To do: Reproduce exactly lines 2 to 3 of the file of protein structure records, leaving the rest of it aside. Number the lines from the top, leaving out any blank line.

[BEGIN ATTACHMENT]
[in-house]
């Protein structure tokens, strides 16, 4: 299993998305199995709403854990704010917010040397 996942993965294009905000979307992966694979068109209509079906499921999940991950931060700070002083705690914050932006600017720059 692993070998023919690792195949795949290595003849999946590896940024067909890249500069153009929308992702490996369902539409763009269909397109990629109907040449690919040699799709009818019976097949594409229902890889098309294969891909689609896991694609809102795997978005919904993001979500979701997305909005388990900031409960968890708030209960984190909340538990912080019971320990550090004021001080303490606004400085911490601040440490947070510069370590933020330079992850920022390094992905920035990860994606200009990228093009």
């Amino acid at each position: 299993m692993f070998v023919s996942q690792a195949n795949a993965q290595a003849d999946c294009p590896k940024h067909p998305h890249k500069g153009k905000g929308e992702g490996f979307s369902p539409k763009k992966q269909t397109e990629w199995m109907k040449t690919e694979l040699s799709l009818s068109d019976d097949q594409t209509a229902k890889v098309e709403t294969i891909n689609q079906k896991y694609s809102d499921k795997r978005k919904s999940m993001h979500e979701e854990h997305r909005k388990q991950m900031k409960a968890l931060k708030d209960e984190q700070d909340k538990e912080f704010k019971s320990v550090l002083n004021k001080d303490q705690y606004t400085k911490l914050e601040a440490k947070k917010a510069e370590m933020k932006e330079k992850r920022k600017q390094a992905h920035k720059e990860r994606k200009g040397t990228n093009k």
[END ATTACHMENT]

């Protein structure tokens, strides 16, 4: 299993998305199995709403854990704010917010040397 996942993965294009905000979307992966694979068109209509079906499921999940991950931060700070002083705690914050932006600017720059 692993070998023919690792195949795949290595003849999946590896940024067909890249500069153009929308992702490996369902539409763009269909397109990629109907040449690919040699799709009818019976097949594409229902890889098309294969891909689609896991694609809102795997978005919904993001979500979701997305909005388990900031409960968890708030209960984190909340538990912080019971320990550090004021001080303490606004400085911490601040440490947070510069370590933020330079992850920022390094992905920035990860994606200009990228093009």
């Amino acid at each position: 299993m692993f070998v023919s996942q690792a195949n795949a993965q290595a003849d999946c294009p590896k940024h067909p998305h890249k500069g153009k905000g929308e992702g490996f979307s369902p539409k763009k992966q269909t397109e990629w199995m109907k040449t690919e694979l040699s799709l009818s068109d019976d097949q594409t209509a229902k890889v098309e709403t294969i891909n689609q079906k896991y694609s809102d499921k795997r978005k919904s999940m993001h979500e979701e854990h997305r909005k388990q991950m900031k409960a968890l931060k708030d209960e984190q700070d909340k538990e912080f704010k019971s320990v550090l002083n004021k001080d303490q705690y606004t400085k911490l914050e601040a440490k947070k917010a510069e370590m933020k932006e330079k992850r920022k600017q390094a992905h920035k720059e990860r994606k200009g040397t990228n093009k």